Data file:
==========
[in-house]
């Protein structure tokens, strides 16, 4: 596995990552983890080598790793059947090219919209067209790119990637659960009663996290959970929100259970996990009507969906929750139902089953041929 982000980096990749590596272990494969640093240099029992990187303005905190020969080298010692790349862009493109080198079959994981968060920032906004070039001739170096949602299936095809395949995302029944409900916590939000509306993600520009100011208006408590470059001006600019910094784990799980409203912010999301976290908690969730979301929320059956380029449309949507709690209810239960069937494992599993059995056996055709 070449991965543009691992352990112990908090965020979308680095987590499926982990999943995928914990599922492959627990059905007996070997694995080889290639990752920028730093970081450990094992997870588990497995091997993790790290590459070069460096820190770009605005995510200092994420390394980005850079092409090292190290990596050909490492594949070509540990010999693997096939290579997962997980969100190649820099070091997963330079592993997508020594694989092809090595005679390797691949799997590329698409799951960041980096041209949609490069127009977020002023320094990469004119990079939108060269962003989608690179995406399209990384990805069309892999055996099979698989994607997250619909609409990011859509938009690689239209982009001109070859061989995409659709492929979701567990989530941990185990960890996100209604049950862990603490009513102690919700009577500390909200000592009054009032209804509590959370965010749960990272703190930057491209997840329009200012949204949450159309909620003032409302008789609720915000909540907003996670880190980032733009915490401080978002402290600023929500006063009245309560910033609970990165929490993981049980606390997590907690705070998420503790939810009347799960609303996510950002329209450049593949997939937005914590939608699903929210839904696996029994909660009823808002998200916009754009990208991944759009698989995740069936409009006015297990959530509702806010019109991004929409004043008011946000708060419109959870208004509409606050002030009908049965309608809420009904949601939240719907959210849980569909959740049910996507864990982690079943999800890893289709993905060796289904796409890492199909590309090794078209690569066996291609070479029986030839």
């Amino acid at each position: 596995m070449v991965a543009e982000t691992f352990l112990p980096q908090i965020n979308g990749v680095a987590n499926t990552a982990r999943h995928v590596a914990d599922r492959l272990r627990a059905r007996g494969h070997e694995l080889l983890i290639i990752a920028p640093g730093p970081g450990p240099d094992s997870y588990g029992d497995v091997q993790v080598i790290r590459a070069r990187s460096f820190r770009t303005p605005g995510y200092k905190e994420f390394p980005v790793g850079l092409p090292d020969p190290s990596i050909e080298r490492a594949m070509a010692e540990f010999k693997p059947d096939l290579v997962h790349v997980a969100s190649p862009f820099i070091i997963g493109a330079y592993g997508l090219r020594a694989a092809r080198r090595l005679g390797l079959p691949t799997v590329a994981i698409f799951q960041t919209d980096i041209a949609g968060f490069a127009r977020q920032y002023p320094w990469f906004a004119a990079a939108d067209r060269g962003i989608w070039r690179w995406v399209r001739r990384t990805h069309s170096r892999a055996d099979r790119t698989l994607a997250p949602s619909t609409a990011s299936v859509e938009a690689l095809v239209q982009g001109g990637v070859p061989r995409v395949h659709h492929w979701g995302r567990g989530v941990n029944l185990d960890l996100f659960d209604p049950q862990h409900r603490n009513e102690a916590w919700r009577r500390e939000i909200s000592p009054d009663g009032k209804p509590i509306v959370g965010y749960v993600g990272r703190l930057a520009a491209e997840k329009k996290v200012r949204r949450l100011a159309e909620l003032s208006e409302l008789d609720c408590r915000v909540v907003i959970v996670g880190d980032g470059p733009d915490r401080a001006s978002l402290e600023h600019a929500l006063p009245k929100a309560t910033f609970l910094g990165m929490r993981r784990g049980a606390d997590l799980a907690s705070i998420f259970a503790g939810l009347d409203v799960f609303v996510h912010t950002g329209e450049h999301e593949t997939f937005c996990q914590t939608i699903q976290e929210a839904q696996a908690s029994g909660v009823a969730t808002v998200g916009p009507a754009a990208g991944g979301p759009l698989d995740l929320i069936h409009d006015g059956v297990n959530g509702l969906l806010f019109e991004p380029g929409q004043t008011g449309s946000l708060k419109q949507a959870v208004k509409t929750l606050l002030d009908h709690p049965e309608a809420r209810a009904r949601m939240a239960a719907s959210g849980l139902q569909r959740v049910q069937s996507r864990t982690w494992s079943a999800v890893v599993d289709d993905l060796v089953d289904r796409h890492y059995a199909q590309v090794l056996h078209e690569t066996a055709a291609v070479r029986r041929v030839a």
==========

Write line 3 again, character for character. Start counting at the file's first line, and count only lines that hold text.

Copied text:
């Amino acid at each position: 596995m070449v991965a543009e982000t691992f352990l112990p980096q908090i965020n979308g990749v680095a987590n499926t990552a982990r999943h995928v590596a914990d599922r492959l272990r627990a059905r007996g494969h070997e694995l080889l983890i290639i990752a920028p640093g730093p970081g450990p240099d094992s997870y588990g029992d497995v091997q993790v080598i790290r590459a070069r990187s460096f820190r770009t303005p605005g995510y200092k905190e994420f390394p980005v790793g850079l092409p090292d020969p190290s990596i050909e080298r490492a594949m070509a010692e540990f010999k693997p059947d096939l290579v997962h790349v997980a969100s190649p862009f820099i070091i997963g493109a330079y592993g997508l090219r020594a694989a092809r080198r090595l005679g390797l079959p691949t799997v590329a994981i698409f799951q960041t919209d980096i041209a949609g968060f490069a127009r977020q920032y002023p320094w990469f906004a004119a990079a939108d067209r060269g962003i989608w070039r690179w995406v399209r001739r990384t990805h069309s170096r892999a055996d099979r790119t698989l994607a997250p949602s619909t609409a990011s299936v859509e938009a690689l095809v239209q982009g001109g990637v070859p061989r995409v395949h659709h492929w979701g995302r567990g989530v941990n029944l185990d960890l996100f659960d209604p049950q862990h409900r603490n009513e102690a916590w919700r009577r500390e939000i909200s000592p009054d009663g009032k209804p509590i509306v959370g965010y749960v993600g990272r703190l930057a520009a491209e997840k329009k996290v200012r949204r949450l100011a159309e909620l003032s208006e409302l008789d609720c408590r915000v909540v907003i959970v996670g880190d980032g470059p733009d915490r401080a001006s978002l402290e600023h600019a929500l006063p009245k929100a309560t910033f609970l910094g990165m929490r993981r784990g049980a606390d997590l799980a907690s705070i998420f259970a503790g939810l009347d409203v799960f609303v996510h912010t950002g329209e450049h999301e593949t997939f937005c996990q914590t939608i699903q976290e929210a839904q696996a908690s029994g909660v009823a969730t808002v998200g916009p009507a754009a990208g991944g979301p759009l698989d995740l929320i069936h409009d006015g059956v297990n959530g509702l969906l806010f019109e991004p380029g929409q004043t008011g449309s946000l708060k419109q949507a959870v208004k509409t929750l606050l002030d009908h709690p049965e309608a809420r209810a009904r949601m939240a239960a719907s959210g849980l139902q569909r959740v049910q069937s996507r864990t982690w494992s079943a999800v890893v599993d289709d993905l060796v089953d289904r796409h890492y059995a199909q590309v090794l056996h078209e690569t066996a055709a291609v070479r029986r041929v030839a």